Ontario Liberals announce "free tuition” for low, middle-income students
Hamilton area Liberals and post-secondary officials celebrated the Ontario government’s 2016 budget announcement that the government will be providing “free tuition” for over 150,000 low and middle-income students to enroll in a post-secondary institution beginning in the 2017-18 school year.
But the “free tuition” doesn’t cover all the costs of going to school, and it only applies to full-time students in an arts or science program.
“It is free,” said Hamilton Liberal MPP Ted McMeekin, who accompanied Eleanor McMahon Burlington Liberal MPP to McMaster Innovation Park March 31 for the announcement. “If you are in a medical program and tuition is $12,000, it’s not free.”
But McMeekin said that only about 1.2 per cent of students who enroll in specialized programs will have to pay for their tuition. He said about 80 per cent of students who attend college or university, with family incomes below $83,000 or less will have their tuition covered entirely.
“It’s good we are removing barriers,” he said.
Ron McKerlie, president of Mohawk College, said about 6,200 of the school’s 20,000 students relies on the Ontario Student Assistance Program (OSAP). He said by amalgamating all the grants and tax credits into the Ontario Student Program, it will “help to offset the cost of going to college.
“Most students don’t have the dream today of pursuing a post-secondary education,” said McKerlie. “For them this is life-changing. Most of our students would have to defer or cancel their dreams of earning an education.”
The Liberals have stated that no student will receive less than what they currently receive in grants. The government has identified the average tuition for college as $2,768 and the average university tuition as $6,160 for arts and science.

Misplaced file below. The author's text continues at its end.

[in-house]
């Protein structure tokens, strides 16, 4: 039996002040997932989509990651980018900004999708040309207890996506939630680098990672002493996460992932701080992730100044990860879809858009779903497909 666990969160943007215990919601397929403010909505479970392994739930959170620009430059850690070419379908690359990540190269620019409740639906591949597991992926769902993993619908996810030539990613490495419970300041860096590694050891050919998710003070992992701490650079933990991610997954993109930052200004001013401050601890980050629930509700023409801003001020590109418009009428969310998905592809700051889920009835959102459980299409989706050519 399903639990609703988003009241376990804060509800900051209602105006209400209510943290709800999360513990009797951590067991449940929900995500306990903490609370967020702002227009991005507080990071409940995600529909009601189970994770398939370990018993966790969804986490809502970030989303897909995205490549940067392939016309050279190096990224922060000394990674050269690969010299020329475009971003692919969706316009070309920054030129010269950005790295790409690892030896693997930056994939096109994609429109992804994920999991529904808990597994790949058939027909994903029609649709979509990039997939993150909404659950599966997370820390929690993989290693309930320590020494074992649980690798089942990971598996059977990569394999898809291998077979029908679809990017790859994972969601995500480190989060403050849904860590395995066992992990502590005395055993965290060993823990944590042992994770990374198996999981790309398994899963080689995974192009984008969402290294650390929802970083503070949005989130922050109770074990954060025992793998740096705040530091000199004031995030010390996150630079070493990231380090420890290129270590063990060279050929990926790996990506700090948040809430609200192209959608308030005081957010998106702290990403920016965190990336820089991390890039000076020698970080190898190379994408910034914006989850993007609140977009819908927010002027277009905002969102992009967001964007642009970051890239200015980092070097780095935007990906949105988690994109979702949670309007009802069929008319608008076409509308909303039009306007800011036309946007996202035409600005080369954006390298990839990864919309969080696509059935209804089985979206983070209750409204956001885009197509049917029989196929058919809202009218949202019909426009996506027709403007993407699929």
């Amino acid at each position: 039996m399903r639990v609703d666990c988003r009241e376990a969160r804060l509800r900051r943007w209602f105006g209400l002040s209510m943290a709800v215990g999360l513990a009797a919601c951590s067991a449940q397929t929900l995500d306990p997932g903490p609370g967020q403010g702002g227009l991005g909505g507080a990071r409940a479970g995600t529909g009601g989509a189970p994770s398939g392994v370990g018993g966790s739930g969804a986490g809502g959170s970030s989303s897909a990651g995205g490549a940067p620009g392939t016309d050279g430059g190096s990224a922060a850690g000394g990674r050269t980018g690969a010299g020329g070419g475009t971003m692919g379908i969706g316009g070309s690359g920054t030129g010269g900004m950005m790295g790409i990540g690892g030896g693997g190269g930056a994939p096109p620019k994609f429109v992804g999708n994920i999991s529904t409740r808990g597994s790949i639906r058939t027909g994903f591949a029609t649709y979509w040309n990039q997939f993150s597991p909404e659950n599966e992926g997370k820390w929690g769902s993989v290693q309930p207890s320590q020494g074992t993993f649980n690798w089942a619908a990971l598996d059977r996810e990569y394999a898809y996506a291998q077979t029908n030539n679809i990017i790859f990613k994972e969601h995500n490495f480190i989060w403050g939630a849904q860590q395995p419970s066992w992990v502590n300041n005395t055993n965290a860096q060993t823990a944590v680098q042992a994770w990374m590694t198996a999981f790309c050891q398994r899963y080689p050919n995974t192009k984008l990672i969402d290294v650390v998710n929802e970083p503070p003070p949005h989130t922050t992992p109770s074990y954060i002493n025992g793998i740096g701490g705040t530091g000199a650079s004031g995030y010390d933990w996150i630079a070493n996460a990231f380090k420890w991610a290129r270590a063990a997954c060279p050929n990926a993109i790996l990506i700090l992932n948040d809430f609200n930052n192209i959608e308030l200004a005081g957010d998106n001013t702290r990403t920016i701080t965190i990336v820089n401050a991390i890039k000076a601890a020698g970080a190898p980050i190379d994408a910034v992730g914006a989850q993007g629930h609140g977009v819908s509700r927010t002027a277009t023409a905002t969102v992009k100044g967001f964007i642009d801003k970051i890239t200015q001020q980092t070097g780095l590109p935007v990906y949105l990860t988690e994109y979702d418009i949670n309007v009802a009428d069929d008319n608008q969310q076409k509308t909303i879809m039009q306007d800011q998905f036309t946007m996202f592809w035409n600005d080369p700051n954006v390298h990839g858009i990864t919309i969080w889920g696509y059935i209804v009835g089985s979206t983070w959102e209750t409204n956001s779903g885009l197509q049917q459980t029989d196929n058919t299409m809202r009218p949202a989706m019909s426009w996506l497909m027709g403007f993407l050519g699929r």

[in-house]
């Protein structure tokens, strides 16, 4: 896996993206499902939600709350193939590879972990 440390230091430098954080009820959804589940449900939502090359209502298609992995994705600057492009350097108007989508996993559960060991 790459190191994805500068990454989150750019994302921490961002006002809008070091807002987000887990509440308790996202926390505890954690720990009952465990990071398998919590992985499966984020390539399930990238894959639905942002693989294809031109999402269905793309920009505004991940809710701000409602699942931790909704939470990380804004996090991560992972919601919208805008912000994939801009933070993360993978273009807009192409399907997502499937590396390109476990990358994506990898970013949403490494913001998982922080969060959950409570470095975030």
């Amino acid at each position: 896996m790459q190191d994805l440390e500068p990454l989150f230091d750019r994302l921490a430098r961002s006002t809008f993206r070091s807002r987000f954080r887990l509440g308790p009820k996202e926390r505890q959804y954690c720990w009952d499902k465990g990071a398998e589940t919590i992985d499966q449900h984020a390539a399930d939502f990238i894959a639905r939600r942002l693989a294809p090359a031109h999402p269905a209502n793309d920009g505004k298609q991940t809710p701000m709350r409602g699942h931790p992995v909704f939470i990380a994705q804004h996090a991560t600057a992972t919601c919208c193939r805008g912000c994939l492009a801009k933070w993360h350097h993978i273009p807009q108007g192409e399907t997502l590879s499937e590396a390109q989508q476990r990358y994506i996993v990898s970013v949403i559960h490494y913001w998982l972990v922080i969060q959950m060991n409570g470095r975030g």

Luke Baylis, president of Mohawk Student Association, said students “can’t wait to see how it will impact” them.
“It will be great for the economy, great for Hamilton, great for Mohawk,” he said. “Post-secondary education in Ontario is moving from a privilege to a right and that is what is should be.”
Still, some students will still have to pay about $3,000 annually such as living expenses to attend a post-secondary institution, say Liberal officials.
The Liberals expect to raise the funds by cancelling the tuition tax credit and the education tax credit in 2017 saving about $145 million. The money will be redirected into the Ontario Student Grant. It is unknown how the government will pay for the program after the initial year.
The Liberals say that about 80 per cent of OSAP recipients or 250,000 students will end up with lower student debt, while 300,000 students will receive the same level of grant support or more because of the changes. There were 36,262 students in the Hamilton/Burlington area attending a post-secondary institution.
McMahon said the grants will be indexed to inflation so when tuition goes up, the grants will also increase.
“All students regardless of their background or size of their parents’ paycheck should be able to afford college and university,” said McMahon. “This is no better way to lift people out of poverty than a dream of an education.”